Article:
1729, an uneven year that does not appear at first sight to be a candidate for celebration, is nevertheless an important date for the history of Newfoundland.
In this year, rudimentary institutions of governance and law were instituted with the appointment of Henry Osborne as the island's first naval governor and local magistrates to administer law.
Jerry Bannister, who in a magisterial study, "The Rule of the Admirals" (2003), has explored the early institution and administration of law under naval government in Newfoundland, writes about the historic office of a magistrate or justice of the peace:
Magistrates were to ensure that those who broke the peace either found sufficient security or were imprisoned; they were empowered, for example, to convict those who committed fraud through false weights and measures or sold food contrary to English ordinances. They were also required to hold general quarter sessions according to common law. These provisions were essentially the same as those contained in commissions of the peace issued throughout Georgian England.
Ministers as magistrates
From the very beginning of its institution, several ministers of the Church of England became magistrates and judges throughout the 18th and early 19th centuries. Perhaps their assumed moral rectitude, their education and literacy, and the length of their stay in a community may have recommended them for the job, in which they often administered law together with a local merchant.
Yet the office and its added responsibilities could also create new tensions and conflicts for a minister, as Rev. Henry Jones in Bonavista would quickly discover. A civic-minded individual, Jones, who also opened the first school in English-speaking Newfoundland, was one of Gov. Osborne's appointments as a magistrate in 1729.
When the priest administered justice in the Newfoundland community, some of his parishioners did not like the outcome and withheld their previously promised support from the clergyman.
Reversing social hierarchy
Rev. Laurence Coughlan found magistracy even more precarious and, ultimately, fatal for his ministry in Newfoundland.
Coughlan, the so-called founder of Methodism in Conception Bay, was by no means a dull and dour clergyman or Wesleyan partisan. An Irish convert to Methodism, he had been a lay preacher under John Wesley in Ireland and England, but alienated the founder of Methodism through his questionable ordination by a Greek Orthodox bishop and by the company he kept among circles of Methodists who differed doctrinally and religiously from Wesley himself.
By the time Coughlan was approached by people who wanted a minister for Harbour Grace and Carbonear, he had separated from Wesley and was preaching as an independent "minister of God's Word" in Bermondsey, Surrey. After subsequent ordinations, this time as valid deacon and priest in the Church of England, Coughlan became the parson of Harbour Grace and within a few years also a justice of the peace for the district.
His original backers among local merchants did not, however, appreciate Coughlan's unorthodox evangelization and the ensuing revival with its highly emotional conversions.
They disliked even more the intimate religious cell groups that the minister formed in which women and people without substantial means and standing in the community held leadership roles, thus reversing religiously the social hierarchy that existed in 18th-century Newfoundland.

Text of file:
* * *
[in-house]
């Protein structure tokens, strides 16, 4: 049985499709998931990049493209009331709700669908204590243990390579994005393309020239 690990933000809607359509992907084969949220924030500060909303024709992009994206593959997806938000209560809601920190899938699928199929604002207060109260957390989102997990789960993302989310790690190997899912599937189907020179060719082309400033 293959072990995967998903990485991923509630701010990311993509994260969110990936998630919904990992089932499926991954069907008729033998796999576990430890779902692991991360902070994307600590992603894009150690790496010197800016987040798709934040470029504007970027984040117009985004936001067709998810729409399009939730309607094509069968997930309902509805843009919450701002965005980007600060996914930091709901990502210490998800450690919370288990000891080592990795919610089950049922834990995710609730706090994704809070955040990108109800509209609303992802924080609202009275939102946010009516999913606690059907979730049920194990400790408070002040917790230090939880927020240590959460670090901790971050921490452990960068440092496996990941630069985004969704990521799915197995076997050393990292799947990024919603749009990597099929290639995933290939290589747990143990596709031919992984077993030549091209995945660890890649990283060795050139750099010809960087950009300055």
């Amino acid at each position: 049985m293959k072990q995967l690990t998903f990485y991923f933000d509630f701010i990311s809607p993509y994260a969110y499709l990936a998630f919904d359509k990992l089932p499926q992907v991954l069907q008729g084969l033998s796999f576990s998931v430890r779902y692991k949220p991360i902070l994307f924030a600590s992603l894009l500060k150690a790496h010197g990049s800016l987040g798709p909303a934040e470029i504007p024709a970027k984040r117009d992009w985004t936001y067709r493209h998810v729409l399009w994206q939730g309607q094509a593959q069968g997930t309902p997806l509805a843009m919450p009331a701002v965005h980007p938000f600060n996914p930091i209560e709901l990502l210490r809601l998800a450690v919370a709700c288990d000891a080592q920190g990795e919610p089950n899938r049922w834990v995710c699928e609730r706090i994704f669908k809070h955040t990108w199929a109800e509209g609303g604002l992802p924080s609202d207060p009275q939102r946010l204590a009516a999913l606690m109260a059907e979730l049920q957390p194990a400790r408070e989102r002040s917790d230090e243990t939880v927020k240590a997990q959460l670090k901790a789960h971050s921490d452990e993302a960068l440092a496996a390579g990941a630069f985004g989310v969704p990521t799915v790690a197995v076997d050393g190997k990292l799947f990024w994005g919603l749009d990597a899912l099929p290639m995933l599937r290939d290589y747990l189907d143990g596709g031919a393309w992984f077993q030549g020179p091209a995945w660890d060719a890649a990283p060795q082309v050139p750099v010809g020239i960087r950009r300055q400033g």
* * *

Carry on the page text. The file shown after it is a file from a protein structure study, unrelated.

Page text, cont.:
In fact, the changed behaviour of his parishioners, especially their turning away from alcohol and other vices, gave them greater independence in their personal and family life.
Coughlan wrote of his converts in "An Account of the Work of God in Newfoundland, North-America" (1776):
Before they received the Gospel, they spent much of their Time in Rioting and Drunkenness; but when the Word took place in their Hearts, many of them not only got out of Debt, but also had to spare. Here I would remark, how groundless is that Report, that those People who grow religious grow poor, or turn Beggers (sic).
Accused of withholding the sacraments from a merchant and attacking him publicly for his lack of morality, Coughlan had to defend himself before a naval surrogate judge whom Gov. John Byron - the grandfather of the celebrated British poet Lord Byron - had sent following a serious complaint against Coughlan.
He was accused of slander, irregularities in the performance of his ministry, and of taking a bribe when administering justice. In the end, Coughlan was not found guilty but he was, nevertheless, forced to resign his commission as a justice of the peace for "the quiet of the place."
After additional conflict in the community, the Society for the Propagation of the Gospel, his main financial supporter, withdrew its support and Coughlan was forced to leave Newfoundland.
After Coughlan's departure, other Anglican clergymen continued to serve the island's legal system. Lewis Amadeus Anspach, a Geneva-educated, literate Harbour Grace minister and magistrate, not only wrote an extensive History of Newfoundland, but also published in 1809 a legal treatise, "A summary of the laws of commerce and navigation, adapted to the present state, government, and trade of the island of Newfoundland." The actions of another minister at Harbour Grace, Rev. John Leigh, the first Ecclesiastical Commissary on the island, became an object of considerable public disapproval when, together with his fellow judge in the surrogate court system, David Buchan, he condemned in 1820 two Newfoundland fishermen to a Draconian flogging for contempt of court and non-attendance.
Response to that case contributed toward abolishing such surrogate courts and subsequent legal reform.